University of Tasmania

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An annotated edition of the journals of Mary Morton Allport

posted on 2023-05-26, 00:44 authored by Richardson, JF
In August 1832 Mary Morton Allport began keeping a journal that lasted six months and detailed the transition from her life in a bush hut in Black Brush to living in Hobart Town. Twenty years later she took up her pen again in November 1852 as her eldest son, Morton, departed for England. She faithfully kept her second journal for him, finishing it in September 1854 just before his return. Allport, who trained as a miniature painter, has received recognition for her colonial paintings, sketches and portraits during the twentieth century but her journal writing and poems have been largely ignored. This thesis is an annotated critical edition of her two journals. It offers the foundational study of these texts and will provide the basis for future scholarship. My project has been to transcribe the unpublished journals and to provide them with the textual apparatus required for a scholarly annotated edition. While Allport's journals are especially significant for their domestic details, they also provide historical insights into colonial Tasmanian life and the larger world of the British Empire. In producing this annotated critical edition, my aim has been to create an accessible and informative text. By locating the journals within their social and domestic contexts, I offer a layered approach designed to guide contemporary readers through the complexities of these fascinating colonial texts. I have constructed my methodology on the principles enunciated in the Academy Editions of Australian Literature's Manual for Editors. In some instances I have modified these guidelines to suit my project; for example, my explanatory notes are not placed at the bottom of each page but are collated as endnotes in a separate volume. I am presenting the thesis in two volumes. Volume one introduces Allport's life and works, establishes my editorial practice, and contains the complete transcription of Allport's two journals: the first covering 16 August 1832 to 13 February 1833 (7,500 words) and the second 4 November 1852 to II September 1854 (58,000 words). Volume two contains the explanatory notes, a selection of maps and bibliography.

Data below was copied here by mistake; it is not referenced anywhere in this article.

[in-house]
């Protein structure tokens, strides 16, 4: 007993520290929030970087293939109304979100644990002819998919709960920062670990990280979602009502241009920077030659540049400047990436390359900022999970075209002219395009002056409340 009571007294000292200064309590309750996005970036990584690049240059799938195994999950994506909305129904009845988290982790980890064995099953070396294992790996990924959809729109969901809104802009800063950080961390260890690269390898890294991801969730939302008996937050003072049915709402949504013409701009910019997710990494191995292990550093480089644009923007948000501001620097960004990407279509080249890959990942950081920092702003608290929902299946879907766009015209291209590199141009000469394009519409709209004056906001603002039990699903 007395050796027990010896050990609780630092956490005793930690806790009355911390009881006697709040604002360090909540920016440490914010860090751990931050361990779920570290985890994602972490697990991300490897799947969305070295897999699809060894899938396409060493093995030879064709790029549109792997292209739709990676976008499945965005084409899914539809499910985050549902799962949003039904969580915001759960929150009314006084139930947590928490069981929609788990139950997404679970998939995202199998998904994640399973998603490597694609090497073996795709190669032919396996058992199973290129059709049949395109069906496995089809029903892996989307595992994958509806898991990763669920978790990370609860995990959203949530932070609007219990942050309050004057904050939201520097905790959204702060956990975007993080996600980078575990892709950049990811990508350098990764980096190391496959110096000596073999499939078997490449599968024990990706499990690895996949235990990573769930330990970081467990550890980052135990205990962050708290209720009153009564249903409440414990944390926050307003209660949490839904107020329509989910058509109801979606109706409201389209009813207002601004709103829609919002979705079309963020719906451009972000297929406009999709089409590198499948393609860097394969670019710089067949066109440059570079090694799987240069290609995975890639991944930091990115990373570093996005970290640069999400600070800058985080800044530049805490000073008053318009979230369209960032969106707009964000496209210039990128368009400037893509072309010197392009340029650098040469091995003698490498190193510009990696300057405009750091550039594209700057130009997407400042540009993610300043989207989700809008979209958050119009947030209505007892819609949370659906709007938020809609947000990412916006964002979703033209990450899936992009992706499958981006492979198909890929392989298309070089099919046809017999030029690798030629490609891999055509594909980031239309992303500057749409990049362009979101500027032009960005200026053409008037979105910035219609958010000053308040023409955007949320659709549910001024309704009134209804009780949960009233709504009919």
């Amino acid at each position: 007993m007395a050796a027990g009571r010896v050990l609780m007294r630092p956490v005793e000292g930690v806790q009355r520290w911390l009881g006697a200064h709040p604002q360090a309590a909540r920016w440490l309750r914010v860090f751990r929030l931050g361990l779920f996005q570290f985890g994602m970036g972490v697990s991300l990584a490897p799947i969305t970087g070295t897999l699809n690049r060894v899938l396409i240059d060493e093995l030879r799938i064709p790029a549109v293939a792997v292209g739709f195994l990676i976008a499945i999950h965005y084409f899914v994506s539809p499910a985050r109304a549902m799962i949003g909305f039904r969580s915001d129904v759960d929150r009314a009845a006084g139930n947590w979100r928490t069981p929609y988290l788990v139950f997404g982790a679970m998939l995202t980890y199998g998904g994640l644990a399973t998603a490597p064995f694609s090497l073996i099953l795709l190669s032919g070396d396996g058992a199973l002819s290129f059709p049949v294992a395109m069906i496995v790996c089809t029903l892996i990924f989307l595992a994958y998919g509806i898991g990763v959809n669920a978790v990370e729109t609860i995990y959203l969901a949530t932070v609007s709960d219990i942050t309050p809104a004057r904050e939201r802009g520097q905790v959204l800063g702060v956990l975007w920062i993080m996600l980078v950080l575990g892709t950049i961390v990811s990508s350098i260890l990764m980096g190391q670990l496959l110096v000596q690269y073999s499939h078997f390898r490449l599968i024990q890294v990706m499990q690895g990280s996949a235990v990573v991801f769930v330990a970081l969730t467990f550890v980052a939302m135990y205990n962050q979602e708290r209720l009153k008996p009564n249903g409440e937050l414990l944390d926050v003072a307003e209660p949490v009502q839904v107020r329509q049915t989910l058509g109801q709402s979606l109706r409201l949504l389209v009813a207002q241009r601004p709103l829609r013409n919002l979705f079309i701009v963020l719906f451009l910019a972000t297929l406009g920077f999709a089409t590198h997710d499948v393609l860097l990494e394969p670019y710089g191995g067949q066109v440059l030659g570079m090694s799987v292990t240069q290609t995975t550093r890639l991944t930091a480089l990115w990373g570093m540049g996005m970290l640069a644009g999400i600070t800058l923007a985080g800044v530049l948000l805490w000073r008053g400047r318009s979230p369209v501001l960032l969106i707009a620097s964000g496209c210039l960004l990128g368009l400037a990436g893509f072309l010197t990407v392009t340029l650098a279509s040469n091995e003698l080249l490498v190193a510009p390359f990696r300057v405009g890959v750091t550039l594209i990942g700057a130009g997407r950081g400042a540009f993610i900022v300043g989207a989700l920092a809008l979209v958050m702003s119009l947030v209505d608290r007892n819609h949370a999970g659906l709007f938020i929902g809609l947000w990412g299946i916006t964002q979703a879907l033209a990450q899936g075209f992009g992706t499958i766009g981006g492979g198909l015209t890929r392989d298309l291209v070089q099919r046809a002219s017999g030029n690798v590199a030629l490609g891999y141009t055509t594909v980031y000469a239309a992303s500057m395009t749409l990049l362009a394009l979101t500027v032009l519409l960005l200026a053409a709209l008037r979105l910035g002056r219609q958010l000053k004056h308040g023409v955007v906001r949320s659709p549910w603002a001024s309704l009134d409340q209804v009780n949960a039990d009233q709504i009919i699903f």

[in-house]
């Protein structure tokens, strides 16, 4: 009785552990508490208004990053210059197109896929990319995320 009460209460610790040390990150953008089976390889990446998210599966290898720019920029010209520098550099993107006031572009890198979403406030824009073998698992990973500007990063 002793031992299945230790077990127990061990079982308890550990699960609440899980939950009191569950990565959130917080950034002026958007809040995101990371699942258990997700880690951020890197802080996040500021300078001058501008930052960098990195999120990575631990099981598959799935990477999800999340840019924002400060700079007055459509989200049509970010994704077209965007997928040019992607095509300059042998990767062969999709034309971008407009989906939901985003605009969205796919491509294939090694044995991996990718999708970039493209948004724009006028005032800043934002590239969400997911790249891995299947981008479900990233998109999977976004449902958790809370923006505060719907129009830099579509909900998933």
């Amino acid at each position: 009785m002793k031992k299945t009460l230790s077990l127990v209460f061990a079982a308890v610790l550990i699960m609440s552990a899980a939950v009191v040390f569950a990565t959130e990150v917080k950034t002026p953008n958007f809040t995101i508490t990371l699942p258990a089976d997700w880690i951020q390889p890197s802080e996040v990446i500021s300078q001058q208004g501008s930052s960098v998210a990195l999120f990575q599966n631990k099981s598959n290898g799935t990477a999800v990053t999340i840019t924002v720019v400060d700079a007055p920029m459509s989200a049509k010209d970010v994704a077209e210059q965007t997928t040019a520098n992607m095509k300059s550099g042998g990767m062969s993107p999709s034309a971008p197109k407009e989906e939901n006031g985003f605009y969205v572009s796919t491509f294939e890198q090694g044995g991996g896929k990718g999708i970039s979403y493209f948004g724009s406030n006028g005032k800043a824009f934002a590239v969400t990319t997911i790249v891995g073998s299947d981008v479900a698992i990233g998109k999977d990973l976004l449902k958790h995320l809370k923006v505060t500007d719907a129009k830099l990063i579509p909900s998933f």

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  • Unpublished

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Copyright 2006 the author

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